NEW YORK (AP) — The Motion Picture Association of America said Wednesday that the worldwide box office reached a record $38.6 billion in 2016, though international revenues were essentially stagnant.
The MPAA's annual report showed a global increase of .5 percent in ticket sales from 2015. While China, the world's second-largest market after the U.S., has long been a priority of Hollywood, it dropped 1 percent last year with $6.6 billion in ticket sales.
Box office in North America hit a record $11.4 billion, although the increase of $300 million was due largely to rising ticket prices. About 11 percent of North Americans, the MPAA said, are frequent moviegoers — those who go to the theater at least once a month. They make up 48 percent of all tickets sold.
About 71 percent of the U.S./Canadian population went to the movies at least once in 2016, up 2 percent from 2015.
Among the year's biggest box-office hits were "Rogue One: A Star Wars Story," ''Finding Dory" and "Captain America: Civil War" — all of them, it's worth noting, released by the Walt Disney Co. The MPAA noted that three of the top five grossing films drew a majority female audience.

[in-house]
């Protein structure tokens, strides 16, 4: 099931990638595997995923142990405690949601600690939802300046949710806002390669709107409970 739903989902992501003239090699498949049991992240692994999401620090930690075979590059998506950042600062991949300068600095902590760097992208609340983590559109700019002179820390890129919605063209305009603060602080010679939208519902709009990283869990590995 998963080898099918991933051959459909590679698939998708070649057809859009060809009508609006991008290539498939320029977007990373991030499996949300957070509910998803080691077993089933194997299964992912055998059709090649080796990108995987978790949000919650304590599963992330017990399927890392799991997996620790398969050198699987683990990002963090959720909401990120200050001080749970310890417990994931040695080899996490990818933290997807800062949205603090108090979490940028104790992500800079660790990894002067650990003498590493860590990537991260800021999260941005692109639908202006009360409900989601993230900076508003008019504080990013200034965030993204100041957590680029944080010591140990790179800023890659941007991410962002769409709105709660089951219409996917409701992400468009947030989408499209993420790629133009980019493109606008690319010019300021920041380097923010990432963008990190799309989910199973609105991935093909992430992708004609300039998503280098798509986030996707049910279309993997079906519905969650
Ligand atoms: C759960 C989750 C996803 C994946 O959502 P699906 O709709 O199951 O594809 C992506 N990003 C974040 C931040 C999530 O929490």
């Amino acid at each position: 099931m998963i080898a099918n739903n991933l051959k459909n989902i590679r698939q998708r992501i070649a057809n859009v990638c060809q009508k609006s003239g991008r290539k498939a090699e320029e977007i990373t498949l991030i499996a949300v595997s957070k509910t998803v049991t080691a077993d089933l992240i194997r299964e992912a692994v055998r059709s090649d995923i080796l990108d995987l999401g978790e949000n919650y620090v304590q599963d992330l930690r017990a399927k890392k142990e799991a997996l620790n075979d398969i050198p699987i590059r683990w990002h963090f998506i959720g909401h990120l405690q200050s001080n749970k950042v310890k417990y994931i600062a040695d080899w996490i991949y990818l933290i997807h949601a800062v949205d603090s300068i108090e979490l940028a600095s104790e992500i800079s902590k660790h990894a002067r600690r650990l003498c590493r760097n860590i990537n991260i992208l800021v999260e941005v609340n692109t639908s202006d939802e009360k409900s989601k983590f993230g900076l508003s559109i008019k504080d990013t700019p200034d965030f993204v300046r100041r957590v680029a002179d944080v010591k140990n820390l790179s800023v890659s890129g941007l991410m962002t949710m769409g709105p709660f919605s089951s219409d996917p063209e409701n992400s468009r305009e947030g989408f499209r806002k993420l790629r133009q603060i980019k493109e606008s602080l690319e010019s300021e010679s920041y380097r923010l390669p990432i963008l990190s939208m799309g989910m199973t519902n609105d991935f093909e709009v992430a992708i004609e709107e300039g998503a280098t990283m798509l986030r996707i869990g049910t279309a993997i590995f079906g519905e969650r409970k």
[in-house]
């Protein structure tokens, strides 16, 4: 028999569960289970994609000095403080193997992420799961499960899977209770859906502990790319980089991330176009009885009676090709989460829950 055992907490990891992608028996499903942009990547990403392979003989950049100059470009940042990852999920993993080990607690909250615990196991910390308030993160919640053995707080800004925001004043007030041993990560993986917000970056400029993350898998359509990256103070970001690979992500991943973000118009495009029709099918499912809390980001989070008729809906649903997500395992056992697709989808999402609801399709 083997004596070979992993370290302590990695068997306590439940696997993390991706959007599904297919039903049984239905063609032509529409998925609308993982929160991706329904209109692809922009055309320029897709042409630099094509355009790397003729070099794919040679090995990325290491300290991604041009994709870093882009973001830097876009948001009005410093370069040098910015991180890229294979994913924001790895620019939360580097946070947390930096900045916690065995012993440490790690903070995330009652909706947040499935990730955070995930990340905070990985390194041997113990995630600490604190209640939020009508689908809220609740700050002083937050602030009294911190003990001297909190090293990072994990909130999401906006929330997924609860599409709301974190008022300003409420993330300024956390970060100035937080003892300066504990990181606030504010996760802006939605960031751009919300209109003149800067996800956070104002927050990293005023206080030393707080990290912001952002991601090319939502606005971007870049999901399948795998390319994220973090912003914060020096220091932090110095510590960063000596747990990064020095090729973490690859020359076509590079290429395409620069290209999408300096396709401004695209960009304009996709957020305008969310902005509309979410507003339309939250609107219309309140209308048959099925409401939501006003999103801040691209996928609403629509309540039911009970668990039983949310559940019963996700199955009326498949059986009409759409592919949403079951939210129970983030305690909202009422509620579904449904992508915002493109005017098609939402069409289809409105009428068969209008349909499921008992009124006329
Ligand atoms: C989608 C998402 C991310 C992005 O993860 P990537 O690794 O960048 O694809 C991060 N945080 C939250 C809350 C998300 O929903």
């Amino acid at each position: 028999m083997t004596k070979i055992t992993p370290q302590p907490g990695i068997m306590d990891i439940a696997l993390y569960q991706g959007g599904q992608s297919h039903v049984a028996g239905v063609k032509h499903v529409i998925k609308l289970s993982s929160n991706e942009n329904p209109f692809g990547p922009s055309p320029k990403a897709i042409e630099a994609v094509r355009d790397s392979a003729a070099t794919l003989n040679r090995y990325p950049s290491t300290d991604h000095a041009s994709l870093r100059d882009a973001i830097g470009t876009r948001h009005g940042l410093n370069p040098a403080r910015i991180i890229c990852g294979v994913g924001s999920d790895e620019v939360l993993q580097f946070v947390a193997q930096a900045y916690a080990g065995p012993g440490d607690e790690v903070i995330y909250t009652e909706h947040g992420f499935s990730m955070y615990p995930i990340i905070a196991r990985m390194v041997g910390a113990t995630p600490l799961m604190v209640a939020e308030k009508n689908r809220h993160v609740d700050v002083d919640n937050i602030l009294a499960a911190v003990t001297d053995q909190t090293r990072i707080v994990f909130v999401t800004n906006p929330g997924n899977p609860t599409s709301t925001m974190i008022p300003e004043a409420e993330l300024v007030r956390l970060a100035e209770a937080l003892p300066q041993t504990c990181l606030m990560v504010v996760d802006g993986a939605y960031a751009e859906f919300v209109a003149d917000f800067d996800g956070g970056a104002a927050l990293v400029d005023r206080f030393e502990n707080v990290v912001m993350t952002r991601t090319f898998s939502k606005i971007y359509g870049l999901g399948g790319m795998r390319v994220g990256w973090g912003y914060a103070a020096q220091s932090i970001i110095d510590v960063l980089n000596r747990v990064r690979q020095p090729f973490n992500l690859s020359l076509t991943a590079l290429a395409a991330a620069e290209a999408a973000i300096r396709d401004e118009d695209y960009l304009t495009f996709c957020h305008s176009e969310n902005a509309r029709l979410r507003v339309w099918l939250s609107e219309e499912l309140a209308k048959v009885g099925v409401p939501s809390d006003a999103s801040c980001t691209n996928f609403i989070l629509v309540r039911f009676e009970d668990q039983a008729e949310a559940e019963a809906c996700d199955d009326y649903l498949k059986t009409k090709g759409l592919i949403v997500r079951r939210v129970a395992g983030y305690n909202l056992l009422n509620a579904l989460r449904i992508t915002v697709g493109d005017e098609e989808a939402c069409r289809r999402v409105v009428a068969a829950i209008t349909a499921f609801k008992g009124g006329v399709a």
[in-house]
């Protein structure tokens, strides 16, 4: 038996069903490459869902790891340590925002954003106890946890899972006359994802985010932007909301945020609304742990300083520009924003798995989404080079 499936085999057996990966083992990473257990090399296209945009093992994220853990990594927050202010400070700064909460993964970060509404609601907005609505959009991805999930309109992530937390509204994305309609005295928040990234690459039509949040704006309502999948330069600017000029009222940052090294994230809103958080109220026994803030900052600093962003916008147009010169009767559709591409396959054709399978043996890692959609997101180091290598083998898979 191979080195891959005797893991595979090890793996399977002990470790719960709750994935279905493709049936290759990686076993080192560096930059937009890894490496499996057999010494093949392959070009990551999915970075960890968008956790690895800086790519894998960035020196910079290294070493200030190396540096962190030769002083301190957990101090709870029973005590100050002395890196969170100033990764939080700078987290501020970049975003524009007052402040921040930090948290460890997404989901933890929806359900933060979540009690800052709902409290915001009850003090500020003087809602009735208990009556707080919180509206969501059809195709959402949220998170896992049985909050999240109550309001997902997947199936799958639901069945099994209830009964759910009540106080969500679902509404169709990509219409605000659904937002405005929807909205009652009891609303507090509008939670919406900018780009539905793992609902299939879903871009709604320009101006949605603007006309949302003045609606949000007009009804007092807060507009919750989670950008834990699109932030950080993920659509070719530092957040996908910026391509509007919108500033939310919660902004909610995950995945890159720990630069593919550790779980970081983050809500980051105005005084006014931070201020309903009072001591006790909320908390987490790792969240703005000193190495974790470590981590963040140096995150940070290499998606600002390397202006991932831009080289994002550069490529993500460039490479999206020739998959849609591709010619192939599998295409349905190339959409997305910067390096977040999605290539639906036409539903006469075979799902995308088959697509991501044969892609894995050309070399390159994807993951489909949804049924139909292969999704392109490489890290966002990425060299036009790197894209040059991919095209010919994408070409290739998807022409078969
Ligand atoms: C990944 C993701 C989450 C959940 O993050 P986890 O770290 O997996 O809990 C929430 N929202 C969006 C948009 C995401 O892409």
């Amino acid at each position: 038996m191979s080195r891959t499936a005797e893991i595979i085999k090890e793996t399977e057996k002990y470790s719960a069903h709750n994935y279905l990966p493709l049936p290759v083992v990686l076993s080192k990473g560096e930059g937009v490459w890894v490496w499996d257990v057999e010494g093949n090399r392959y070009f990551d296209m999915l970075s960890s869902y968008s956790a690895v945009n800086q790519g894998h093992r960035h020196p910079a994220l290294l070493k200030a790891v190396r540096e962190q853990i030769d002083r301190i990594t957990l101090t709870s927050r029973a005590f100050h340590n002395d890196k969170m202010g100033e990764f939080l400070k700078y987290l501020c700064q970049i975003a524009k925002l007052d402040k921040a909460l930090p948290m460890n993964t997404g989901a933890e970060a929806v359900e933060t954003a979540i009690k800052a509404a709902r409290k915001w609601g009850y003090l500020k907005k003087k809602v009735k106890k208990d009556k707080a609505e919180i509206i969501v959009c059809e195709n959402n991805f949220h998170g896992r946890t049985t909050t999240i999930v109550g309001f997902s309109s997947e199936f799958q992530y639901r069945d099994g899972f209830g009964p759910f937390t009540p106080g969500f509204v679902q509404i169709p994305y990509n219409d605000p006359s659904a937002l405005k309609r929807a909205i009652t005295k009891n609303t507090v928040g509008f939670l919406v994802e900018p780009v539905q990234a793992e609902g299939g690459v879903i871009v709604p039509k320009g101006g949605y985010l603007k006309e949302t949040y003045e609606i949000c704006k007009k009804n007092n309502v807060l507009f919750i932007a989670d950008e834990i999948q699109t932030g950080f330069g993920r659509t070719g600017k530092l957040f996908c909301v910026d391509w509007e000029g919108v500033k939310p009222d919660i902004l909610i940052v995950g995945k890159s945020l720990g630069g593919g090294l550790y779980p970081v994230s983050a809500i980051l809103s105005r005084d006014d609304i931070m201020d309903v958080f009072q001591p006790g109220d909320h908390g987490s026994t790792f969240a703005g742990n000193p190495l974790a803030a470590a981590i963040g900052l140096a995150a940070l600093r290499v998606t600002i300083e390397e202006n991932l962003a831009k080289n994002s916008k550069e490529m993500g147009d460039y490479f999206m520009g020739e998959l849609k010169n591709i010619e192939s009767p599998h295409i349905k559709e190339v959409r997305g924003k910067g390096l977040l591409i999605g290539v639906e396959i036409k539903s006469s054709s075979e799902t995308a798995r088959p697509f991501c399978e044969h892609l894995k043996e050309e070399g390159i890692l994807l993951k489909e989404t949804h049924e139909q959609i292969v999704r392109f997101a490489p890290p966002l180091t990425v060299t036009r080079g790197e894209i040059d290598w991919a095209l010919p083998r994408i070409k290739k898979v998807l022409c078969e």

"Even with an incredible variety of viewing choices available to audiences, cinema remains the premier way to experience the magic of our movies," said MPAA chief Chris Dodd. "And the good news is, there are positive signs for growth in the future."
Other notable conclusions from the report include:
— Younger moviegoers increased. The biggest jump was for 18- to 24-year-olds, who went on average 6.5 times in 2016, up from 5.9 times in 2015.
— The appeal of 3-D continued to slide. Sales of 3-D movies fell about 8 percent to $1.6 billion, even though there were 30 percent more 3-D releases.
— African-American and Asian moviegoers continue to increase. Per capita, Asians/Other Ethnicities go more than any other group, seeing on average 6.1 movies a year.
This story has been corrected to show the Chinese box office declined 1 percent, not 3 percent.